Archives For analytical mind

The Magic of NOT Knowing

Natalie —  October 26, 2011 — 6 Comments
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To understand darkness we must know light, to value pleasure we must also known pain.  Yet when we suffer we feel it is a signal that something is wrong in our life, something needs to be changed or healed.

We only suffer because the mind notices incongruence in what we desire and what we are experiencing.  It thinks about the pain of not having what we want, stews on it and torments us with it.  Webster’s Dictionary defines this dependency, “suffering implies conscious endurance of pain or distress.”  If our mind doesn’t know the pain, we don’t suffer, hence laughing gas at the dentist office.

The human mind can suffer over very abstract subjects, such as not knowing one’s purpose, relationships that aren’t as we would hope them to be, regrets, not feeling clear about what path to take, not feeling connected to others in a fulfilling way, worry, feeling powerless, not knowing what the future will bring, feeling stuck or stagnant in our life.  Suffering takes the emotional forms of anxiety, unhappiness, tension, inner-conflict, fear, grief and depression.

“A cold in the head causes less suffering than an idea.”                 Jules Renard

Everyone I work with as a clairvoyant desires relief from some level of suffering.  Externally it may look like the suffering is an experience of the physical body, like it is being caused by someone in their lives, some condition they must tolerate or the lack of an answer to an elusive question. But the real source of suffering is what the mind does with the emotions these physical and circumstantial experiences evoke.  To relieve suffering we must go to its source, the belief system.

When we love someone and can’t be with them because either they don’t feel the same about us or circumstances keep us a part, our heart feels broken, disappointed and longs for the connection of their company.  It is our belief about it that causes us suffering. Usually it’s something like our life will not be as good without this particular person or we will never feel love again.  Our mind notices that pain and wants relief.  It may seek relief through the company of another lover, a bottle of wine or self-critical thoughts that shut down the feelings. 

The intuitive mind senses and responds to emotions while the analytical mind calculates questions and tries to “figure them out.”  When we can’t figure it out we suffer.  The analytical mind spins and we have no place to go but the sense that something is wrong because we can’t see a solution that relieves our pain.  The analytical mind processes the painful emotions and physical sensations seeking relief in the form of an answer.  If there is no formula to make our pain go away, which is the case with emotional distress, the mind suffers over its own suffering, compounding the sensation that something is wrong.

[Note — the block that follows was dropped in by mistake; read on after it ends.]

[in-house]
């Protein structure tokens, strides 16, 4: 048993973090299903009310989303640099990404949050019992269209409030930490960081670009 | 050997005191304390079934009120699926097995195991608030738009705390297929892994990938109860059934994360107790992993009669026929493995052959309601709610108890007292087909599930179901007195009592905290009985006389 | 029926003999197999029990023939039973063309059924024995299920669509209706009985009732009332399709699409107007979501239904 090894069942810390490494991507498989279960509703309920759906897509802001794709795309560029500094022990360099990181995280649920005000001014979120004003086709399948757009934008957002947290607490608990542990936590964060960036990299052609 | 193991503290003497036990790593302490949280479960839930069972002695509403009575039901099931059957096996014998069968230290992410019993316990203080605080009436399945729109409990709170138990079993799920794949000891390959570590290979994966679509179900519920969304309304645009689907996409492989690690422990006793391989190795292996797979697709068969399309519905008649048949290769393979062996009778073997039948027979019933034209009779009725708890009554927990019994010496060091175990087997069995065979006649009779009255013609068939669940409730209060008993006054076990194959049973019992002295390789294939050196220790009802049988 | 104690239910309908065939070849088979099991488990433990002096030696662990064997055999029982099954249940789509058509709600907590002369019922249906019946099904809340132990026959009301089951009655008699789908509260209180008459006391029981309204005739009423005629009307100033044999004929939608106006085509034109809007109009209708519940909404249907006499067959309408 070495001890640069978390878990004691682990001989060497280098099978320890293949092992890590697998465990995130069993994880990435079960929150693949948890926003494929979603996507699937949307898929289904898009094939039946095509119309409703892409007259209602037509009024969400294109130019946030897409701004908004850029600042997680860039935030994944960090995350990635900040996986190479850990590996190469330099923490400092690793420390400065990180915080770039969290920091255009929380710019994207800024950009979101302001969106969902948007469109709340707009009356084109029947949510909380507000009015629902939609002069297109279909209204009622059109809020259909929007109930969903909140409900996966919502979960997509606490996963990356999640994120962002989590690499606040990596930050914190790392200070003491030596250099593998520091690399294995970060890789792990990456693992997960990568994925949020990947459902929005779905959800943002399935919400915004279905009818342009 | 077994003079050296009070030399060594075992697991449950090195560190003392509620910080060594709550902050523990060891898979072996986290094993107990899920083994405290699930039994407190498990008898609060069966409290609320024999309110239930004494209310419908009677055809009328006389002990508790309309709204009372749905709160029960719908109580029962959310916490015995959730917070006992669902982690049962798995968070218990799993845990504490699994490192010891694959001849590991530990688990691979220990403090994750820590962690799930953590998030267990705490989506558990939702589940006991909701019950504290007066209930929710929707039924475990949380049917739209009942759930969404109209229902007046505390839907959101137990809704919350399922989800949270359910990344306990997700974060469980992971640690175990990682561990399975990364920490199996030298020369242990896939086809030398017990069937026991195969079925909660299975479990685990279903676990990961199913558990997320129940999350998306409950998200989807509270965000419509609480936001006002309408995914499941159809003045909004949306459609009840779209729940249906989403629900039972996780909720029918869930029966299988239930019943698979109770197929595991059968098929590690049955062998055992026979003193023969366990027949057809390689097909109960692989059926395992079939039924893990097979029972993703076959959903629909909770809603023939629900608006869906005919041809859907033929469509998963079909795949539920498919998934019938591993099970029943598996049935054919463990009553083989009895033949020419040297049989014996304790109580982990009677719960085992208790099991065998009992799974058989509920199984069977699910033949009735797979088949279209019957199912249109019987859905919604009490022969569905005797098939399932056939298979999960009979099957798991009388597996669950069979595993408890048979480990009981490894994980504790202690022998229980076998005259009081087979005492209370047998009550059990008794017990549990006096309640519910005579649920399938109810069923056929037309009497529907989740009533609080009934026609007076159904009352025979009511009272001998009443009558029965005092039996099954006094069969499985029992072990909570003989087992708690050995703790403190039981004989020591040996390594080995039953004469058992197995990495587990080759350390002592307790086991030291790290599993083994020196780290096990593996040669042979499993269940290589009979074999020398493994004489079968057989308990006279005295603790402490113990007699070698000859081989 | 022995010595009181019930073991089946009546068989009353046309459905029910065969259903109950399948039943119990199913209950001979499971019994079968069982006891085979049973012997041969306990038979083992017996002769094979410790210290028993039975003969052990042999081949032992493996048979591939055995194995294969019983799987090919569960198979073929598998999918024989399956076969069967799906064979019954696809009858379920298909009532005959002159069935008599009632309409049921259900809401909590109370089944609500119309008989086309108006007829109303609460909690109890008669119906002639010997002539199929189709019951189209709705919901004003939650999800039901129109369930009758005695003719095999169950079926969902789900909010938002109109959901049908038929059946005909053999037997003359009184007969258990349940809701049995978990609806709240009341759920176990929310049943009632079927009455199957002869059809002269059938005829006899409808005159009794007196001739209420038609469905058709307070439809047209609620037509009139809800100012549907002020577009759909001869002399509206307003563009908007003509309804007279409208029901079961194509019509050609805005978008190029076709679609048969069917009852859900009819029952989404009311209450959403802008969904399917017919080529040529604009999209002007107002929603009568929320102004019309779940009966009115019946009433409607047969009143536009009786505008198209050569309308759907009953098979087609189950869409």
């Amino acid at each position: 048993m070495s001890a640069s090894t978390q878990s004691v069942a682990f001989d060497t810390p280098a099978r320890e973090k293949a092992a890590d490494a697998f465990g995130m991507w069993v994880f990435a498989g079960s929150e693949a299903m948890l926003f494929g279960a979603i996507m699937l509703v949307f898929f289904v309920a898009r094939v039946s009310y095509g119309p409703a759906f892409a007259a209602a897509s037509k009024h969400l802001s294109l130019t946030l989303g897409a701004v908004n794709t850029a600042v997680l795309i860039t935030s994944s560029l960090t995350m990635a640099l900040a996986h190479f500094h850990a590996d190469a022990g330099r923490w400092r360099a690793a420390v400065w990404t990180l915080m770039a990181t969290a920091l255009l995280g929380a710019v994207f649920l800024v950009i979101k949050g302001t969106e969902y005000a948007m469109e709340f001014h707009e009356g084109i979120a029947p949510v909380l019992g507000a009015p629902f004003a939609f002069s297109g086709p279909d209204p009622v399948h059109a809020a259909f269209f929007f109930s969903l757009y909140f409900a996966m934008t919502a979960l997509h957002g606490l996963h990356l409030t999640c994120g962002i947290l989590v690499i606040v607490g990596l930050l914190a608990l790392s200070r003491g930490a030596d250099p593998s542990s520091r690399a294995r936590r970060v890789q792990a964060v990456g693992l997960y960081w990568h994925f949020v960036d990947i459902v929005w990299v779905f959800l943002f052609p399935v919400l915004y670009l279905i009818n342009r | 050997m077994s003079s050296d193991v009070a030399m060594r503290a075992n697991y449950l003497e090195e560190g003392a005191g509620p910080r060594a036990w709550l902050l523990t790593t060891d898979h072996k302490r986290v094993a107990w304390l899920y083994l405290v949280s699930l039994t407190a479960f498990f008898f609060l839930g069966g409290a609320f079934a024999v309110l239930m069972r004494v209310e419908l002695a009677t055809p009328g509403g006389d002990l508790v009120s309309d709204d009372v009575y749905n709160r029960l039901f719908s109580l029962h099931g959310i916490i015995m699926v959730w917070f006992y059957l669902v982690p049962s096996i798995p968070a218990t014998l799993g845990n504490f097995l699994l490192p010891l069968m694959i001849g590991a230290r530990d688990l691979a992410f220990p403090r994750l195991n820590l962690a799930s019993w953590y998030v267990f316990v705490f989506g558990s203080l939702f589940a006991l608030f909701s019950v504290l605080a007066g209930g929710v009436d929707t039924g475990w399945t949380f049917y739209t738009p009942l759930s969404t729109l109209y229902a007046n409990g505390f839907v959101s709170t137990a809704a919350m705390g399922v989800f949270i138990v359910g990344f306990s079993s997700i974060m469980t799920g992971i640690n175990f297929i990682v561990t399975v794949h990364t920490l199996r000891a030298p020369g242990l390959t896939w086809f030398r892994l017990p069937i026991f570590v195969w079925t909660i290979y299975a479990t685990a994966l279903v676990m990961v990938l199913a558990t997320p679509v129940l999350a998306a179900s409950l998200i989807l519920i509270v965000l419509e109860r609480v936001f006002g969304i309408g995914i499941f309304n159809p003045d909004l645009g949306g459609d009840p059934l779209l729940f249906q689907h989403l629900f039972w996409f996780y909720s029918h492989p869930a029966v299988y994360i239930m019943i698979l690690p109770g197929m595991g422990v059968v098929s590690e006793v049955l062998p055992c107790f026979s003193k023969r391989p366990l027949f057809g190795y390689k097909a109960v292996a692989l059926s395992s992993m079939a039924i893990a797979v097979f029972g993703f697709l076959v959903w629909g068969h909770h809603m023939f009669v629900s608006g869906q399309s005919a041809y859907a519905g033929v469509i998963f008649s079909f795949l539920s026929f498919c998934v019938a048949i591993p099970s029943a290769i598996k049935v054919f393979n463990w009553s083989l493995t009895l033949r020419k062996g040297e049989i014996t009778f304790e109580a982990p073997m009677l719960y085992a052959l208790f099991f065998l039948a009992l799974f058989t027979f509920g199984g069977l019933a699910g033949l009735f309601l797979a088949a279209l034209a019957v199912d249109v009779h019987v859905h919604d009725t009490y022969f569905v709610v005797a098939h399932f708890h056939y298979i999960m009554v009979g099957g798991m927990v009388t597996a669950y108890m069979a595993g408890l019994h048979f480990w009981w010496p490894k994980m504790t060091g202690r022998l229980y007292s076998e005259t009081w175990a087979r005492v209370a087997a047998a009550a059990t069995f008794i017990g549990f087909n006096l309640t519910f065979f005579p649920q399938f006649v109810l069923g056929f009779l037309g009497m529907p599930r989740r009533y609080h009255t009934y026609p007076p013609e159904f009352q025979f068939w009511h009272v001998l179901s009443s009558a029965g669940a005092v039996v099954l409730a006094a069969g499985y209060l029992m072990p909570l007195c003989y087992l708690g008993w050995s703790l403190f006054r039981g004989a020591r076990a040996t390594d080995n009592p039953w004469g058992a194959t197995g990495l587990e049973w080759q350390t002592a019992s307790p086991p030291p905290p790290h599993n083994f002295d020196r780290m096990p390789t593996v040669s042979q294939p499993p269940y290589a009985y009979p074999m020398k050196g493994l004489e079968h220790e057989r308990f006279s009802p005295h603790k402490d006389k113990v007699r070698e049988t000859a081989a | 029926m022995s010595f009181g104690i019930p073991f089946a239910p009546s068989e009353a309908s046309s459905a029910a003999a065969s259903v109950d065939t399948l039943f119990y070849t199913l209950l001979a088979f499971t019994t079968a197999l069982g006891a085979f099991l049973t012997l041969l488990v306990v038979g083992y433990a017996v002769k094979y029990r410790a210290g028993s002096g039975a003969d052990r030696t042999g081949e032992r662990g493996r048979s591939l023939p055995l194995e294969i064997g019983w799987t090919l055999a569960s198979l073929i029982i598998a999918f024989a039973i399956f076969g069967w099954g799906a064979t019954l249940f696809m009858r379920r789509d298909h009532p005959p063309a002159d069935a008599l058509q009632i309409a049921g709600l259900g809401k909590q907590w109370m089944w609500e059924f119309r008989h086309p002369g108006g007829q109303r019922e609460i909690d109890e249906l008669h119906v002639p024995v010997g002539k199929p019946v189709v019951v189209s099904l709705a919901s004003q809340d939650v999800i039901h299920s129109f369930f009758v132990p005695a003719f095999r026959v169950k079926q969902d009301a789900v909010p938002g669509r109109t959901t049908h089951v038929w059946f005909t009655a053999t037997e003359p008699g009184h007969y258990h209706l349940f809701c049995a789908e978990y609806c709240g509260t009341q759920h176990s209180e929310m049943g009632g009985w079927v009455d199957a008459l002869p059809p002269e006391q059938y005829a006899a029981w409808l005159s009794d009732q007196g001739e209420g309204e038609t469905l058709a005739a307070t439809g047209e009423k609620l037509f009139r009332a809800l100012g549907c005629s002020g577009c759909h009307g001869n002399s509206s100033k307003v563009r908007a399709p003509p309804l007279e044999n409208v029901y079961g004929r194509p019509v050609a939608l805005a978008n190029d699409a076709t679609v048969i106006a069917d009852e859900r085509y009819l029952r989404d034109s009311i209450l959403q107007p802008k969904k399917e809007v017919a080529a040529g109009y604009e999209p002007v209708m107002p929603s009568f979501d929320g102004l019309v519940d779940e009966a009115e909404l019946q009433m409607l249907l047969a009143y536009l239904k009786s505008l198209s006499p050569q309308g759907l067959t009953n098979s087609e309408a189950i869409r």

Our subconscious beliefs about what to expect from our experiences, other people or life in general, live in our blind spot and create the greatest suffering.  Some are inherited in our DNA, others are acquired from experiences. All are written in the book of our soul, the Akashic records

To release the mind from suffering we must shift false and outdated beliefs. This goes beyond psychology to soul level transformation.  It often requires the help of someone who can see and heal our subconscious blind spot.  What we can do for ourselves is practice stilling the analytical mind through meditation or intentional body movement (yoga, walking outdoors, dance, breath work etc).  Stopping the mind from its obsessive search for answers to emotional experiences provides healthy relief of our suffering.  When we meditate regularly it breaks the cycle of unproductive mental activity, setting us free and bringing greater peace.

To understand darkness we must know light, to value pleasure we must also known pain.  Yet when we suffer we feel it is a signal that something is wrong in our life, something needs to be changed or healed.

We only suffer because the mind notices incongruence in what we desire and what we are experiencing.  It thinks about the pain of not having what we want, stews on it and torments us with it.  Webster’s Dictionary defines this dependency, “suffering implies conscious endurance of pain or distress.”  If our mind doesn’t know the pain, we don’t suffer, hence laughing gas at the dentist office.

The human mind can suffer over very abstract subjects, such as not knowing one’s purpose, relationships that aren’t as we would hope them to be, regrets, not feeling clear about what path to take, not feeling connected to others in a fulfilling way, worry, feeling powerless, not knowing what the future will bring, feeling stuck or stagnant in our life.  Suffering takes the emotional forms of anxiety, unhappiness, tension, inner-conflict, fear, grief and depression.

“A cold in the head causes less suffering than an idea.”          Jules Renard